3. (1:13 - ) This woman has been recorded in another film.
Norman Alley's Bombing of USS Panay Special Issue 1937 Newsreel
Kingsport Times, Jan 4, 1938 reported "Victim of Jap Bomb in Nanking".

Date: 2014.01.04
Category: Films on YouTube

Shina-jihen Gaho No.22 支那事変画報 第22集

Convention of anti Chiang Kai-shek

Augast 31, 1938
Large photo of central was photographed in Nanking

Asahi-ban Shina-jihen Gaho No 22 (1)

Asahi-ban Shina-jihen Gaho No 22 (2)

Upper - Shanghai
Asahi-ban Shina-jihen Gaho No 22 (3)

Left - Hefei (合肥=盧州) Right - Jiujiang (九江)
Asahi-ban Shina-jihen Gaho No 22 (4)

Under - Shanghai
Asahi-ban Shina-jihen Gaho No 22 (5)

Source : Asahi-ban Shina-jihen Gaho ("Sino-Japanese War Photograph News" Asahi Shimbun newspaper) No.22, published on October 1, 1938.
Date: 2014.01.03
Category: Sino-Japanese War Photograph News

Shina-jihen Gaho No.15 支那事変画報 第15集

Establishment ceremony of The Reformed Government of the Republic of China, in Nanking, March 28, 1938


Asahi-ban Shina-jihen Gaho No 15 (1)

Asahi-ban Shina-jihen Gaho No 15 (2)

Asahi-ban Shina-jihen Gaho No 15 (3)

Asahi-ban Shina-jihen Gaho No 15 (4)

Asahi-ban Shina-jihen Gaho No 15 (5)

(All pages of this book) *孔夫子拍卖网 - 支那事变画报 第十五辑

Source : Asahi-ban Shina-jihen Gaho ("Sino-Japanese War Photograph News" Asahi Shimbun newspaper) No.15, published on May 5, 1938.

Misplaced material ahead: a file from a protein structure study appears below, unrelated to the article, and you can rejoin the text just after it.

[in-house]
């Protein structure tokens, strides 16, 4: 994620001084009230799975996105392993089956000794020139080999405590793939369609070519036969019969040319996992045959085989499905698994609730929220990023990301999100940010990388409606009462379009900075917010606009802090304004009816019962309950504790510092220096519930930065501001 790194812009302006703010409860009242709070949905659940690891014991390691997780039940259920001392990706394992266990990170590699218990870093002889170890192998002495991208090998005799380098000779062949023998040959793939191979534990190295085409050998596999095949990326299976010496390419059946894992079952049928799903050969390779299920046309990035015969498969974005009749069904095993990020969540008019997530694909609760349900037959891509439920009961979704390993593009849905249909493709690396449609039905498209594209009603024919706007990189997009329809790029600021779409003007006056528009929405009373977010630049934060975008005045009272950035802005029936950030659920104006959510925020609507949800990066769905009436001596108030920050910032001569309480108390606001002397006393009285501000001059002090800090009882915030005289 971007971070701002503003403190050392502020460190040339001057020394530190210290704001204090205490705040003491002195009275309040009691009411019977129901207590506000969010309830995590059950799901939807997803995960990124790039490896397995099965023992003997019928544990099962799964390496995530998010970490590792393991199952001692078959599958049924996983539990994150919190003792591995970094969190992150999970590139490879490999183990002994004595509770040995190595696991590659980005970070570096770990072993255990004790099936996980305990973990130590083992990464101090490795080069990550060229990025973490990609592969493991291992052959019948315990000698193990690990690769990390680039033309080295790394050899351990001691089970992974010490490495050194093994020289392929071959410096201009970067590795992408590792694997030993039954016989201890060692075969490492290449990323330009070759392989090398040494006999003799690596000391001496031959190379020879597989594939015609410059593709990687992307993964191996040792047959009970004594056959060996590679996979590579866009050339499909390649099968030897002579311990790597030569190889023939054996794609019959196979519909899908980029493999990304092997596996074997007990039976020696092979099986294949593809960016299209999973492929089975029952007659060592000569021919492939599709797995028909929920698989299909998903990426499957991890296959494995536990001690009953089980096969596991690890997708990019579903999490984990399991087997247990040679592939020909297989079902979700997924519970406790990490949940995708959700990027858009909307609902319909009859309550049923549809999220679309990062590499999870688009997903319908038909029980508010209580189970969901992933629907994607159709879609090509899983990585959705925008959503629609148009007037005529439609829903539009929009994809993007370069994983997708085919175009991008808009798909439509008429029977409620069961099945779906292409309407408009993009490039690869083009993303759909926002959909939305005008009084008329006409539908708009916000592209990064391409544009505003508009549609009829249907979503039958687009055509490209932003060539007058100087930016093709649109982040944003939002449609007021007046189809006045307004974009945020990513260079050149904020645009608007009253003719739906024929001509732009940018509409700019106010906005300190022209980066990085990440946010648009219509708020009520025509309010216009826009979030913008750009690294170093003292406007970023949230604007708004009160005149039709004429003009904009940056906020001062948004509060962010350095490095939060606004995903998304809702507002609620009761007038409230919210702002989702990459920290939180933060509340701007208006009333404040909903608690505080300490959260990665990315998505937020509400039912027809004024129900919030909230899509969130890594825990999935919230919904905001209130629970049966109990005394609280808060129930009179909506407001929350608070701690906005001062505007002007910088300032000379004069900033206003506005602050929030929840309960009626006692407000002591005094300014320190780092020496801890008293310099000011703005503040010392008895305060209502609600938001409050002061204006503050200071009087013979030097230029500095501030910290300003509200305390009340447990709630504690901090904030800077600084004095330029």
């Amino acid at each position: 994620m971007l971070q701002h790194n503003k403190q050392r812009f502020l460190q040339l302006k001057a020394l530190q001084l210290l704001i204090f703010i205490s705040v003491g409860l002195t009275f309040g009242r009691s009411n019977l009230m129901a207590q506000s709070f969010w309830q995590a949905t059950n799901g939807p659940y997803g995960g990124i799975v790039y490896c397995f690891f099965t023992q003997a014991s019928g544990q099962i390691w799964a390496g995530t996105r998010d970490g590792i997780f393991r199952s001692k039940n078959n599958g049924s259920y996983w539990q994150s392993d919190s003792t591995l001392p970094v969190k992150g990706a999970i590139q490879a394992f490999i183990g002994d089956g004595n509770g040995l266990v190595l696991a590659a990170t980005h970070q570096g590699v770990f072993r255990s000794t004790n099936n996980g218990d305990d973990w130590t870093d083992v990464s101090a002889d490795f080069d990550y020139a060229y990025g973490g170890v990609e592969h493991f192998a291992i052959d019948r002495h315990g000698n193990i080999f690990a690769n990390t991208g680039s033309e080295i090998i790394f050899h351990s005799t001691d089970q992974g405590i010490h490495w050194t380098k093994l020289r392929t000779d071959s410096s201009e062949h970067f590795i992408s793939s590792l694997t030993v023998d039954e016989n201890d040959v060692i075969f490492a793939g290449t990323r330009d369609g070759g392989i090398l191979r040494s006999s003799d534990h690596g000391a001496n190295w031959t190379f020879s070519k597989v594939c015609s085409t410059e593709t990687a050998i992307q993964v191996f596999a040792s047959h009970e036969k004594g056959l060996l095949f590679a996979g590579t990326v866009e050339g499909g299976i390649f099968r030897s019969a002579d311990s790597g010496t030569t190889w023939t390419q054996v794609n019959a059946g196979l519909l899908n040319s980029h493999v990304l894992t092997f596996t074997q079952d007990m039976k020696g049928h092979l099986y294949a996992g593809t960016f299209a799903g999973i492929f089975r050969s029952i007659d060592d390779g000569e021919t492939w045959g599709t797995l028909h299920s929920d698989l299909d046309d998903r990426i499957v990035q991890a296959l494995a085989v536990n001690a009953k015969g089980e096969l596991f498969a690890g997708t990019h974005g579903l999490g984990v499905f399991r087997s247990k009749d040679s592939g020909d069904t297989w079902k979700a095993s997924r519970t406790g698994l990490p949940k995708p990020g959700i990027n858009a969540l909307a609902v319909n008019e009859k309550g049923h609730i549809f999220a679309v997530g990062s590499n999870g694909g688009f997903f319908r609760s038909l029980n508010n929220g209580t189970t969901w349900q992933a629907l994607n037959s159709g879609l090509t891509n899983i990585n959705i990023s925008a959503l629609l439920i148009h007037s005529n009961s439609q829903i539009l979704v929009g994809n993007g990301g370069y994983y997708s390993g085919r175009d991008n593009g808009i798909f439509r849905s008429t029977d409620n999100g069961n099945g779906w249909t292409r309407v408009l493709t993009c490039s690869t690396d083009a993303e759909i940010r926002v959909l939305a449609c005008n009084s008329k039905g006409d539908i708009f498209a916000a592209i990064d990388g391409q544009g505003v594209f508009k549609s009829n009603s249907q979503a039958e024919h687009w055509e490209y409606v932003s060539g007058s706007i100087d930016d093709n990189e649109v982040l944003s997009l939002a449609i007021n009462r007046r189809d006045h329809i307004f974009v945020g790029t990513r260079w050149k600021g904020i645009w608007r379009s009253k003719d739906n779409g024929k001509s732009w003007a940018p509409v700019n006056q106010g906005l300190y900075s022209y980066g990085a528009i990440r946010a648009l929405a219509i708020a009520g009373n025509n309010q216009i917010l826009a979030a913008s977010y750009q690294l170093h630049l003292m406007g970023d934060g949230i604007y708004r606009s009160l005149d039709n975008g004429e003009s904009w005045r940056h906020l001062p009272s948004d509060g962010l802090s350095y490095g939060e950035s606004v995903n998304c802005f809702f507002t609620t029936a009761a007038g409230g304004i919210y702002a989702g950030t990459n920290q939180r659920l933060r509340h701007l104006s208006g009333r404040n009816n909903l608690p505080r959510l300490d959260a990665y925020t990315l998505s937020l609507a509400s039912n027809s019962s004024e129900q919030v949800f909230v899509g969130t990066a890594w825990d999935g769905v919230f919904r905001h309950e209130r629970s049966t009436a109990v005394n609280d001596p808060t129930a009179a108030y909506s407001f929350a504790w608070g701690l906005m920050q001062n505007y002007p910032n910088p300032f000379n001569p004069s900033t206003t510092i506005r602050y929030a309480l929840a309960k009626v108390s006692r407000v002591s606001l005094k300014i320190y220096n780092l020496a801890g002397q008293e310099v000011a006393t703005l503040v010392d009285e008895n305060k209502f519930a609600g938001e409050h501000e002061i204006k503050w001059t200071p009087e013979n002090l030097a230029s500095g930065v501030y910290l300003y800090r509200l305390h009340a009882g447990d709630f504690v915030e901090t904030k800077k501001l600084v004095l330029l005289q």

March 28, 1938 Chinese newspaper article
March 28, 1938 Chinese newspaper article, from Yale University Library.

(Wikipedia)Reformed Government of the Republic of China
Date: 2014.01.03
Category: Sino-Japanese War Photograph News

February 26, 1938



The Courier-Mail, Australian Newspaper, February 23, 1938
Tao Hsi-shan, the chairman of the Red Swastika Society of Nanking.
I guess this photo to have been taken on December 23, the day of establishment of Nanking autonomous commission.

The Courier-Mail FEB 23, 1938
Date: 2014.01.02
Category: February 1938

January 1938

January 1, 1938


(Nanking Autonomous Commission inaugural ceremony)

(Tao Hsi-shan, chairman of Nanking autonomous commission)

(Chinese band for celebration)

January 20, 1938

January 1938







Date: 2014.01.02
Category: January 1938
About This Blog

Last Update : March 25, 2017
Some information added to past posts.